What do you do?
I am the Associate University Librarian for Research & Learning, which means I’m one of four division heads for the University of Minnesota Twin Cities Libraries. The Research & Learning division supports campus faculty, students, staff, and all other learners in 10 of our 12 libraries — all except those serving the health sciences. We are a big group with between 125-130 staff.
Right now I have nine people and six departments reporting to me, and I’m also involved in a number of initiatives campus-wide; from working with colleagues to getting our learning support network program started, to advising the Provost on teaching, learning and technology, to working on the Unizin project team and much more.
So I spend about 70-80 percent of my time in meetings, and that’s where the majority of my work gets done. It doesn’t leave a lot of time during the day to keep on top of email and writing, so those activities tend to happen anywhere and everywhere I can find the time. One thing I’ve learned about myself as I’ve gotten older is that my mind is freshest and I’m most productive early in the day, so I tend to wake up around 5am and try to get a few hours of work done before I leave the house each day.
What tools/software/hardware/etc do you use to do your work?
Three things that are absolutely essential to me are Zotero, Wunderlist, and the Google suite. I started using Zotero for citation management fairly early on, and in addition to using it intensively during writing projects and for formal bibliography, it’s also my clipping service — as I read I snag things for my library https://www.zotero.org/claireystew/items so it tends to give a pretty good picture of what I’m interested in or tracking at any given point in time.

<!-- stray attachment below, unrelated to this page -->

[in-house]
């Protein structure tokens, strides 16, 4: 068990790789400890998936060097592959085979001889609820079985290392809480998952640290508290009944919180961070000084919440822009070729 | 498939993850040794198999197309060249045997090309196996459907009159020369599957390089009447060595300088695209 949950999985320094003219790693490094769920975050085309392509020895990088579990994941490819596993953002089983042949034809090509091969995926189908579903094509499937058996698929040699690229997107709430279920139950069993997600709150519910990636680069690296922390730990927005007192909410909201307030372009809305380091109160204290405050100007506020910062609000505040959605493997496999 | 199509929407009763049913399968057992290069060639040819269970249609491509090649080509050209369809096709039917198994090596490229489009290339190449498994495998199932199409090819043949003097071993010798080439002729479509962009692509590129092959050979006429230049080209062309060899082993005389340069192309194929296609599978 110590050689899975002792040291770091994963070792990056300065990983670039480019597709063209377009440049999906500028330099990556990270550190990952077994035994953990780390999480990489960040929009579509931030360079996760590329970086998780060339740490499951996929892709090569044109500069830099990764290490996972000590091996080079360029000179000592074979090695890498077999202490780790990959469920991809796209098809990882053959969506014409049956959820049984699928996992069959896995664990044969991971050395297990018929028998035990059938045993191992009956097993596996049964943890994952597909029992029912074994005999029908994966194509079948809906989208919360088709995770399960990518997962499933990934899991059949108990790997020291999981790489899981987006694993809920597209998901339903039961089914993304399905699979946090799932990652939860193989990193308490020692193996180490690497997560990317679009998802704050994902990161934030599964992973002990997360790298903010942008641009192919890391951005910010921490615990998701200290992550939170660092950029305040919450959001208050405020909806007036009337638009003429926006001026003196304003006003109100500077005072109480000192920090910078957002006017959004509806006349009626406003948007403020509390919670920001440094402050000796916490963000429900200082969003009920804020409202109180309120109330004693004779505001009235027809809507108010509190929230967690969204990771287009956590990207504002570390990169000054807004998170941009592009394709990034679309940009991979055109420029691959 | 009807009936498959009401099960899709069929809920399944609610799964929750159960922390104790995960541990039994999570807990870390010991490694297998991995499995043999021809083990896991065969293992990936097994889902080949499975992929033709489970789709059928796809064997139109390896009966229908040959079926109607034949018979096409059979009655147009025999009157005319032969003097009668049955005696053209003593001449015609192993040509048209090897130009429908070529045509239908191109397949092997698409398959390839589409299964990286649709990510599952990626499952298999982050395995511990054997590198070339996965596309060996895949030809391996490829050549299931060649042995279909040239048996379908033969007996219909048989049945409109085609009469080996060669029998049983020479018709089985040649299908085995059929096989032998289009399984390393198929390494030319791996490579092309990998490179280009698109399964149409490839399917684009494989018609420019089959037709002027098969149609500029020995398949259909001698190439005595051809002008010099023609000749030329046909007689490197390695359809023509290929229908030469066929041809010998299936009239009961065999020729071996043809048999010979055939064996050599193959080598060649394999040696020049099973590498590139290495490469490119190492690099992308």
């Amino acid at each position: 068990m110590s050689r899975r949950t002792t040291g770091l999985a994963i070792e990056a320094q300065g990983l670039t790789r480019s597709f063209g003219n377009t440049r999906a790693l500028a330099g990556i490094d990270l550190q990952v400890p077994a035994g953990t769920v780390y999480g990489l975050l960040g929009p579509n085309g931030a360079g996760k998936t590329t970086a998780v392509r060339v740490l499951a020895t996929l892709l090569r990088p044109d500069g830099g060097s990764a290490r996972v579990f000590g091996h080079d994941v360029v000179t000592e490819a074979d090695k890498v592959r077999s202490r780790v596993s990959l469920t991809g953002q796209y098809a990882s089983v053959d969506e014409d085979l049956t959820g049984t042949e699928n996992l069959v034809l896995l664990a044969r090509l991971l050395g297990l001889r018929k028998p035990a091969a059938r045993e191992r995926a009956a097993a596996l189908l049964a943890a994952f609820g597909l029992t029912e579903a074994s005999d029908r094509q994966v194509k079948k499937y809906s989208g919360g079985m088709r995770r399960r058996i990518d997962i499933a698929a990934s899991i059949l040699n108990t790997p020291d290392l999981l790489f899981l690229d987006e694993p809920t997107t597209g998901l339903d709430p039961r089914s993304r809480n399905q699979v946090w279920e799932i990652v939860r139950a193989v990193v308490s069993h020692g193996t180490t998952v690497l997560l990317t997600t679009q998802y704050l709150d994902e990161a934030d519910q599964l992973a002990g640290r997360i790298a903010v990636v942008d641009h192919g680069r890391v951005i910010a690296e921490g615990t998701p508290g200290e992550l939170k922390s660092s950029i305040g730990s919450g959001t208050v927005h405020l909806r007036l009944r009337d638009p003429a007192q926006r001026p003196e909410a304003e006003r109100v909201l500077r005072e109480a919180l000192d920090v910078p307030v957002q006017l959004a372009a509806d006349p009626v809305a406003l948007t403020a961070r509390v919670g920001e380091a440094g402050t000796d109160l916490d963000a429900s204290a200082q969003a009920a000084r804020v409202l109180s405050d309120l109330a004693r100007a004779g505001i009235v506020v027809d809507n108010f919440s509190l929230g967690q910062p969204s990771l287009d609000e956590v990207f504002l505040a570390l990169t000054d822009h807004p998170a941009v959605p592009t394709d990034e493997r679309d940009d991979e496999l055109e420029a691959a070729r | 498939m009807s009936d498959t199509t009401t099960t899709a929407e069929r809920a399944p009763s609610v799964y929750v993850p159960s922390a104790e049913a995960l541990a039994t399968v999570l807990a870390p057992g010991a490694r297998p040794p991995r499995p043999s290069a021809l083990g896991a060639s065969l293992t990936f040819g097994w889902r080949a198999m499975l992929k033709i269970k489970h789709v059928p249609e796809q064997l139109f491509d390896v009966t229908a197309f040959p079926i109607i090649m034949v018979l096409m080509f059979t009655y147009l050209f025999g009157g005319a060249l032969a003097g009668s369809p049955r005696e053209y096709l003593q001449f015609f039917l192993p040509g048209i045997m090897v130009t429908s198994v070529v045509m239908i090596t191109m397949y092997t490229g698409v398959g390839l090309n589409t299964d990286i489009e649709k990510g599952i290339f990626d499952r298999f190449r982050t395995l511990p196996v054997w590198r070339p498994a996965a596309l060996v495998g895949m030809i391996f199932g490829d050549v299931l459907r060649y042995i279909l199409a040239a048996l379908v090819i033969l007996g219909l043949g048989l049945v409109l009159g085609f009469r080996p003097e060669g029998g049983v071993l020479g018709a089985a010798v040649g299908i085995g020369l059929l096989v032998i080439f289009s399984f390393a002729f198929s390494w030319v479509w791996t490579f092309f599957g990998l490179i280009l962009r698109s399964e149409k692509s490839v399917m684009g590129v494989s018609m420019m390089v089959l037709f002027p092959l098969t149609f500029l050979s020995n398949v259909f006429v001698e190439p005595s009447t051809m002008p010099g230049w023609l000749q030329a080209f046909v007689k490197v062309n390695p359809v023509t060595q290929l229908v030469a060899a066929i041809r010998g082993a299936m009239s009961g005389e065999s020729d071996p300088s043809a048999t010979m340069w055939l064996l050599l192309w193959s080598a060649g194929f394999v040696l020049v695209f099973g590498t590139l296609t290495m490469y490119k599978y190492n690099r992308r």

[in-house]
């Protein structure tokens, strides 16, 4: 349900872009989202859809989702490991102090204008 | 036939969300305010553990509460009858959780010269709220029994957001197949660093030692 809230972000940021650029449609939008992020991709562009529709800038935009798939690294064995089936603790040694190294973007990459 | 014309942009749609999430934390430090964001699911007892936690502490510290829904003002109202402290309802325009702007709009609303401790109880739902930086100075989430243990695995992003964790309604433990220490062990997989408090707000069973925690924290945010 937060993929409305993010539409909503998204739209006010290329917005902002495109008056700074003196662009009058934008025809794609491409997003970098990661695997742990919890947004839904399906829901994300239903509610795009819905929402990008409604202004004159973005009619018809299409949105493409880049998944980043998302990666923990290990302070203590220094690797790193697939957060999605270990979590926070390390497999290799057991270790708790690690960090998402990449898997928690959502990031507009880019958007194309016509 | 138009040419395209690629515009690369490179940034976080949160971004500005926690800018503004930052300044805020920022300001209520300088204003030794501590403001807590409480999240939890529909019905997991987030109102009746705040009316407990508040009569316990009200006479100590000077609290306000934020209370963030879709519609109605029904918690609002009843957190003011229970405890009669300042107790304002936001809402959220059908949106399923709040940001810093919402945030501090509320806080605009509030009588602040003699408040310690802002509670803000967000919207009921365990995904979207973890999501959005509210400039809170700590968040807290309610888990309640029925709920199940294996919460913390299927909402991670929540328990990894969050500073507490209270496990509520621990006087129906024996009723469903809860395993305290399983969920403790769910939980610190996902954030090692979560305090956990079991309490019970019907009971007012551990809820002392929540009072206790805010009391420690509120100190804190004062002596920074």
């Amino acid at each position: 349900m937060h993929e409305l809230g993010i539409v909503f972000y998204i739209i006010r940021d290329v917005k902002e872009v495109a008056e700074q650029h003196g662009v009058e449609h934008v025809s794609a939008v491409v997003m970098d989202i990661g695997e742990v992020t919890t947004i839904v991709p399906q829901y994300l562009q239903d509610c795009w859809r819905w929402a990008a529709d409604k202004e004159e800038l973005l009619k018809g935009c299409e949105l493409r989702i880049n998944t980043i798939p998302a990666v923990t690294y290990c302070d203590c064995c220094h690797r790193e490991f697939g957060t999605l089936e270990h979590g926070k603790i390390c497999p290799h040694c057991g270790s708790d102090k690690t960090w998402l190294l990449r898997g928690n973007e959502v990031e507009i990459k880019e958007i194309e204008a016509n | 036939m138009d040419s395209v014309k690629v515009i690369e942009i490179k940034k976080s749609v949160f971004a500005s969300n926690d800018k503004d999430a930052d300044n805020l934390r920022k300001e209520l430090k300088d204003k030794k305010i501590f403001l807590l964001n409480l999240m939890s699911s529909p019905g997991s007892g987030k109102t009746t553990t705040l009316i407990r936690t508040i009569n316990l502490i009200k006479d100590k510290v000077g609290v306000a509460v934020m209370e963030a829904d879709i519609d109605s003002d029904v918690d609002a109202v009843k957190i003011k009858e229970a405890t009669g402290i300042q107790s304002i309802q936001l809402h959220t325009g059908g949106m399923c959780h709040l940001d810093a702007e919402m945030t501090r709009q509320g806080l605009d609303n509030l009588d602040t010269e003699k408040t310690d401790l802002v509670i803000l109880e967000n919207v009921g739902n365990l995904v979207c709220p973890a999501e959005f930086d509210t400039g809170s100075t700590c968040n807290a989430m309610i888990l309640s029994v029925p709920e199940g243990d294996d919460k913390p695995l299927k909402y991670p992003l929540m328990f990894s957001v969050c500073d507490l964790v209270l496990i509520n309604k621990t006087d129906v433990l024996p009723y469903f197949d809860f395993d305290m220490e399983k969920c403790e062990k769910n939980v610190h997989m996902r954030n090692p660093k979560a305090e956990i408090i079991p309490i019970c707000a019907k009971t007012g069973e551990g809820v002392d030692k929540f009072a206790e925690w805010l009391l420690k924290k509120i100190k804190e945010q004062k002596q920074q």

I’m not as consistent as I should be with tagging and organizing things, so I periodically go back and organize, but those organizing sessions are getting fewer and further between so I’m very reliant on searching Zotero.
Because I’m constantly coming and going to meetings, and moving around campus a good deal, I’ve gotten pretty tired of lugging my laptop (and its power brick) with me everywhere, and docking and undocking it constantly, so I recently invested in a new iPad 6th generation with a pencil and I’m giving fully mobile another go. This started because I was doing most of my evening and early morning work on my phone and started to feel a bit silly constantly staring at a tiny screen.
I was a heavy iPad user back in generation 2 but abandoned it because I couldn’t be fully productive on it — there weren’t enough stable productivity apps and it was too clunky to flip around between things. It’s taken a good amount of practice and figuring out how to sync across devices, but with the Apple Pencil and a Logitech Bluetooth keyboard I think I’ve finally gotten the hang of it. My laptop is entering its fourth year and when my turn comes for a replacement I think I’m going to opt for a desktop and ditch the laptop altogether.